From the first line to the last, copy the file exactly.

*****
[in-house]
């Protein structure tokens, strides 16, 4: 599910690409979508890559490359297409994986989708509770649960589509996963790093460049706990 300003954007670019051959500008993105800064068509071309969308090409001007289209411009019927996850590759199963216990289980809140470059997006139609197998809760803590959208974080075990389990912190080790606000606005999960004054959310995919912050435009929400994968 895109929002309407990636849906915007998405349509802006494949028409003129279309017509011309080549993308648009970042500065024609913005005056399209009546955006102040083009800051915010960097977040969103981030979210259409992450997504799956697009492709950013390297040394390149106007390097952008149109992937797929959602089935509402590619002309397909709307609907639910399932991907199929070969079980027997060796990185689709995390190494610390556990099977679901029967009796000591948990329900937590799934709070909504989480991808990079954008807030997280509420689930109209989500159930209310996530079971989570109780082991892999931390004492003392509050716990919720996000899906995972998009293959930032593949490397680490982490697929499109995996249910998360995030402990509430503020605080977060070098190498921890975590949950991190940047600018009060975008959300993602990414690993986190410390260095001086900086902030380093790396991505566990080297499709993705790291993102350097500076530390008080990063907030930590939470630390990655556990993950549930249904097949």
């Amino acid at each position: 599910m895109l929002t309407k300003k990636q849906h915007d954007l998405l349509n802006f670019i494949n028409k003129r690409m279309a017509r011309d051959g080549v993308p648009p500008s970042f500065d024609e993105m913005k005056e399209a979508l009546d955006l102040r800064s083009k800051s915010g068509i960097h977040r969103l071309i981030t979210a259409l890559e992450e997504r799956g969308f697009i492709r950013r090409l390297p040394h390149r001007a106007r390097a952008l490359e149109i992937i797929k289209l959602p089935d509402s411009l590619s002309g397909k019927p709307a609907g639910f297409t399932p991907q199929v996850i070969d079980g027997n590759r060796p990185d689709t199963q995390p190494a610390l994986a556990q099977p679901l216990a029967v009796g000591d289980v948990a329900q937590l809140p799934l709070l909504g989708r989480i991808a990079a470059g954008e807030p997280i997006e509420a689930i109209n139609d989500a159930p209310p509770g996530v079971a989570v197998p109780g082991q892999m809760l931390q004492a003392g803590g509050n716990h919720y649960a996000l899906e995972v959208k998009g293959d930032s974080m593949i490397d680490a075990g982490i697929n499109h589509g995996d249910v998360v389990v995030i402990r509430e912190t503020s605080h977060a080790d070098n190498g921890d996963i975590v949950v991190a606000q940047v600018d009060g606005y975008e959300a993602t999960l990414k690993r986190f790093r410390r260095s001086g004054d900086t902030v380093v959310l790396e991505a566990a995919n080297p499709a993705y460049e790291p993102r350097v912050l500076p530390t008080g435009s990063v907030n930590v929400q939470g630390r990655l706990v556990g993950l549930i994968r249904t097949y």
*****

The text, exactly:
[in-house]
């Protein structure tokens, strides 16, 4: 599910690409979508890559490359297409994986989708509770649960589509996963790093460049706990 300003954007670019051959500008993105800064068509071309969308090409001007289209411009019927996850590759199963216990289980809140470059997006139609197998809760803590959208974080075990389990912190080790606000606005999960004054959310995919912050435009929400994968 895109929002309407990636849906915007998405349509802006494949028409003129279309017509011309080549993308648009970042500065024609913005005056399209009546955006102040083009800051915010960097977040969103981030979210259409992450997504799956697009492709950013390297040394390149106007390097952008149109992937797929959602089935509402590619002309397909709307609907639910399932991907199929070969079980027997060796990185689709995390190494610390556990099977679901029967009796000591948990329900937590799934709070909504989480991808990079954008807030997280509420689930109209989500159930209310996530079971989570109780082991892999931390004492003392509050716990919720996000899906995972998009293959930032593949490397680490982490697929499109995996249910998360995030402990509430503020605080977060070098190498921890975590949950991190940047600018009060975008959300993602990414690993986190410390260095001086900086902030380093790396991505566990080297499709993705790291993102350097500076530390008080990063907030930590939470630390990655556990993950549930249904097949």
């Amino acid at each position: 599910m895109l929002t309407k300003k990636q849906h915007d954007l998405l349509n802006f670019i494949n028409k003129r690409m279309a017509r011309d051959g080549v993308p648009p500008s970042f500065d024609e993105m913005k005056e399209a979508l009546d955006l102040r800064s083009k800051s915010g068509i960097h977040r969103l071309i981030t979210a259409l890559e992450e997504r799956g969308f697009i492709r950013r090409l390297p040394h390149r001007a106007r390097a952008l490359e149109i992937i797929k289209l959602p089935d509402s411009l590619s002309g397909k019927p709307a609907g639910f297409t399932p991907q199929v996850i070969d079980g027997n590759r060796p990185d689709t199963q995390p190494a610390l994986a556990q099977p679901l216990a029967v009796g000591d289980v948990a329900q937590l809140p799934l709070l909504g989708r989480i991808a990079a470059g954008e807030p997280i997006e509420a689930i109209n139609d989500a159930p209310p509770g996530v079971a989570v197998p109780g082991q892999m809760l931390q004492a003392g803590g509050n716990h919720y649960a996000l899906e995972v959208k998009g293959d930032s974080m593949i490397d680490a075990g982490i697929n499109h589509g995996d249910v998360v389990v995030i402990r509430e912190t503020s605080h977060a080790d070098n190498g921890d996963i975590v949950v991190a606000q940047v600018d009060g606005y975008e959300a993602t999960l990414k690993r986190f790093r410390r260095s001086g004054d900086t902030v380093v959310l790396e991505a566990a995919n080297p499709a993705y460049e790291p993102r350097v912050l500076p530390t008080g435009s990063v907030n930590v929400q939470g630390r990655l706990v556990g993950l549930i994968r249904t097949y």